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Subject of the scale: Physical and cognitive disability

Functional Independance Measure (FIM)


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Composite scale, in questionnaire form, initially written in English and widely used since the 1980s because of its simplicity. It evaluates the level of disability and the functional impact of a given pathology.

The FIM is constituted of 18 items which measure the patient's performance in activities of daily living, including cognitive and social domains.

It appears necessary that medical and paramedical staff undergo one hour of training on the use of the scale.

The scale takes about 30 minutes to administer.

For each item (from 1 to 18), the therapist chooses the patient's level of disability from 1 (total assistance) to 7 (total independence, see the full scale on the page provided).

The total score is calculated by summing the scores for the level of disability for each item.

Interpretation: The lower the score, the greater the disability.

> Access to the scale is not free
Author: UDSMR (non-profitable organisation, affiliated to the University of Buffalo, New York State, USA). Dr. Carl V. Granger is the Executive Director of the UDSMR and of the research centre for functional assessment (creator of the FIM).

Psychometric properties:


Psychometric properties



Face validity


Content validity


Criterion validity

Concurrent validity


Predictive validity


Construct validity

Convergent validity

[4] [6] [7]

Divergent validity


Discriminant validity
(sensitivity and distinctiveness)



Intra-rater reliability


Inter-rater reliability

[3] [4] [5] [6] [7]



Internal consistency (alpha)



[2] [8]

General comment on reliability:

This scale has been evaluated in many situations and pathologies; Stroke, Spinal Cord Injury, Brain Injury, Multiple Sclerosis, Orthopaedic pathologies (low back pain etc.), Geriatrics. Many teams, particularly for the French language version, have taken an interest in the relevance of the use of this scale and particular its global score as being predictive of a state of health, reflecting its prognostic value. In fact, the global score does not seem to capable of interpretation from one patient to another, not presenting the same deficiencies as the values of the under-scores representing very different inabilities can give rise, after addition, to the same global score and therefore not at all the same difficulties as in everyday life. It is on the other hand useful for dealing with a given patient. The isolated utilisation of certain under-scores can prove to be relevant.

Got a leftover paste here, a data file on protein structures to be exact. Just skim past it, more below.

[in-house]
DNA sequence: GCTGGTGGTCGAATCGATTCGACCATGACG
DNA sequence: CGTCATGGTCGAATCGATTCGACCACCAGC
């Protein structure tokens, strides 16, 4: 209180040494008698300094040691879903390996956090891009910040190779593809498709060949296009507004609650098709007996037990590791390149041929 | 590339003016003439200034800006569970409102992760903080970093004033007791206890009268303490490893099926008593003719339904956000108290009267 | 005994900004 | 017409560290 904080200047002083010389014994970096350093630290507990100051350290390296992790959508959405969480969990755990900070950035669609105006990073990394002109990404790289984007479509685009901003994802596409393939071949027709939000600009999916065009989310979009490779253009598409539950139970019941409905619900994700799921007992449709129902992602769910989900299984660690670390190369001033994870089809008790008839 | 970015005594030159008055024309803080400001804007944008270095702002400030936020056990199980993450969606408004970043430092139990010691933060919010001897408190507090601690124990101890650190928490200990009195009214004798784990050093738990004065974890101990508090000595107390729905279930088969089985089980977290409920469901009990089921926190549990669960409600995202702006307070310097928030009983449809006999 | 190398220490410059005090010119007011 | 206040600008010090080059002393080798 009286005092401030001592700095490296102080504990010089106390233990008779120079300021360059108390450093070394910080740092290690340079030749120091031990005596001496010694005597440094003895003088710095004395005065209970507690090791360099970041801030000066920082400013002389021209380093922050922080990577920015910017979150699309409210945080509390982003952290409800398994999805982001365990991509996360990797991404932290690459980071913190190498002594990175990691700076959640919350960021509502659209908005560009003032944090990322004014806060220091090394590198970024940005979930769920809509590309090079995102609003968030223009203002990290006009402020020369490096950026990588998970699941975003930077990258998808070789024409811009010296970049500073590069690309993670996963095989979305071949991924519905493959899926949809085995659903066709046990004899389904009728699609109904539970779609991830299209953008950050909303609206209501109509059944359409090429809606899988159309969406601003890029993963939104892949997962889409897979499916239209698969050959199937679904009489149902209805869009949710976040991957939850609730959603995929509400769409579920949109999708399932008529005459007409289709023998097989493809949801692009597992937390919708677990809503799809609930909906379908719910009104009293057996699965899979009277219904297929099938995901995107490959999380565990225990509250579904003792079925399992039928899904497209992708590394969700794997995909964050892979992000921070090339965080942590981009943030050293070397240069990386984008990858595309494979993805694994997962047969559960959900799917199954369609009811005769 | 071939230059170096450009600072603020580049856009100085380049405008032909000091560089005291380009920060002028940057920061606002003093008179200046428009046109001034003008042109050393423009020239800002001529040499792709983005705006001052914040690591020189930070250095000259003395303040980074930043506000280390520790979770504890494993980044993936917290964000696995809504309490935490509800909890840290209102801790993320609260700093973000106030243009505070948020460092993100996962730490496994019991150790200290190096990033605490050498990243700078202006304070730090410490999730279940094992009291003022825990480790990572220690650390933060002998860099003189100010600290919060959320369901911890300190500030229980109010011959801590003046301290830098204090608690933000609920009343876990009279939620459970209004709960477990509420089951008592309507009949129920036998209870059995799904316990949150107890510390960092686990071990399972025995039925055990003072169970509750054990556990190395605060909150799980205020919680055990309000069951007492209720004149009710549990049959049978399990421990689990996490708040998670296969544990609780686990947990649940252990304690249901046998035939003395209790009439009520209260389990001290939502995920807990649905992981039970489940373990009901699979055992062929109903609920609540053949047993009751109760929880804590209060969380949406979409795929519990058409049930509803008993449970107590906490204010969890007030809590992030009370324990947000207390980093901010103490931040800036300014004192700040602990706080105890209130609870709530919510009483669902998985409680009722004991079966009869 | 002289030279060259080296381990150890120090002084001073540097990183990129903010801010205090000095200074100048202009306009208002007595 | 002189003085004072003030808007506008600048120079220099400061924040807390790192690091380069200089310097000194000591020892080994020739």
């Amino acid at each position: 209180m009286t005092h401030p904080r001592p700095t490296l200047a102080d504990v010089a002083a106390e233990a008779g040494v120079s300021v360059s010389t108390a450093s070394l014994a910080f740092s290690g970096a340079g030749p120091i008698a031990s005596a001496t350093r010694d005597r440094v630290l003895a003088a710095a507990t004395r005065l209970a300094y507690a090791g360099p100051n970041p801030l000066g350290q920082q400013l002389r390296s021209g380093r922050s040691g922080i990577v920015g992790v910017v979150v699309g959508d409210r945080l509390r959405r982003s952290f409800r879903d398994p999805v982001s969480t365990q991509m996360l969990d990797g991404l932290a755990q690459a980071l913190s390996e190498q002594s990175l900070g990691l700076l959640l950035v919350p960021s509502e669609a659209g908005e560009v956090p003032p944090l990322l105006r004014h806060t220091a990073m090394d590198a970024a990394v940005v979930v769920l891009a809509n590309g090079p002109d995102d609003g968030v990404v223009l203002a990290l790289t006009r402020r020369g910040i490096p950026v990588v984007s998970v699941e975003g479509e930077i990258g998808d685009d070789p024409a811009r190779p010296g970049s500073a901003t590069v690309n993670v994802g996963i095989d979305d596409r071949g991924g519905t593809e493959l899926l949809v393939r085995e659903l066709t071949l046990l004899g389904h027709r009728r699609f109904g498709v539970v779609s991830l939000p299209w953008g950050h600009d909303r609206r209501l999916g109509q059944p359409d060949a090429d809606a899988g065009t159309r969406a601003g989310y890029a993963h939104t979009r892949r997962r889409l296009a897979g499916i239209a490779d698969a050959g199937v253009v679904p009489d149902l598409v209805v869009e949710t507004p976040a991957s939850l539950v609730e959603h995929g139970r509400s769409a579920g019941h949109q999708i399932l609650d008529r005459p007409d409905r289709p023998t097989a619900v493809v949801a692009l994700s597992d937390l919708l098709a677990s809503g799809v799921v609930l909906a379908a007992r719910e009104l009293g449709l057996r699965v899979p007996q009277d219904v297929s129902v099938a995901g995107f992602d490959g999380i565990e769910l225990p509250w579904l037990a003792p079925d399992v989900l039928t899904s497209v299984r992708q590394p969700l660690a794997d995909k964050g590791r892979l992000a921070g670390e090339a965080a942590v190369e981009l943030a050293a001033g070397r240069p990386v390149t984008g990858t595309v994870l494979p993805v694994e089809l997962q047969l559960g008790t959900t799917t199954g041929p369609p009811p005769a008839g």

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More information:

For more details of the scale, the comments or the psychometric properties presented here, please contact Dr. François GENET :


Inaugural references:

[1] Granger CV, Hamilton BB, Keith RA, Zielezny M, Sherwin FS (1986). Advances in functional assessment for medical rehabilitation. Topics in Geriatric Rehabilitation 1:59-74.

Psychometric references:

[2] Van der Putten JJ, Hobart JC, Freeman JA, Thompson AJ. Measuring change in disability after inpatient rehabilitation: comparison of the responsiveness of the Barthel index and the functional independence measure. J Neurol Neurosurg Psychiatry. 1999;66:480–484..

[3] Ottenbacher KJ, Hsu Y, Granger CV, Fiedler RC. The reliability of the functional independence measure: A quantitative review. Arch Phys Med Rehabil. 1996;77:1226-1232.

[4] Kidd D, Stewart G, Baldry J, Johnson J, Rossiter D, Petruckevitch A, Thompson AJ. The Functional Independence Measure: a comparative validity and reliability study. Disabil Rehabil. 1995 Jan;17(1):10-4.

[5] Dickson HG, Kohler F. Interrater reliability of the 7-level functional independence measure (fim). Scand J Rehabil Med. 1995;27:253-256.

[6] Hamilton BB, Laughlin JA, Fiedler RC, Granger CV. Interrater reliability of the 7-level functional independence measure (fim). Scand J Rehabil Med. 1994;26:115-119.

[7] Brosseau L, Wolson C, Daoust J. The interrater reliability and construct validity of the functional independence measure (FIM) for multiple sclerosis subjects. Clin Rehabil. 1994;8:107-115.

[8] Granger CV, Hamilton BB. Uds report. The uniform data system for medical rehabilitation report of first admissions for 1990. Am J Phys Med Rehabil. 1992;71:108-113

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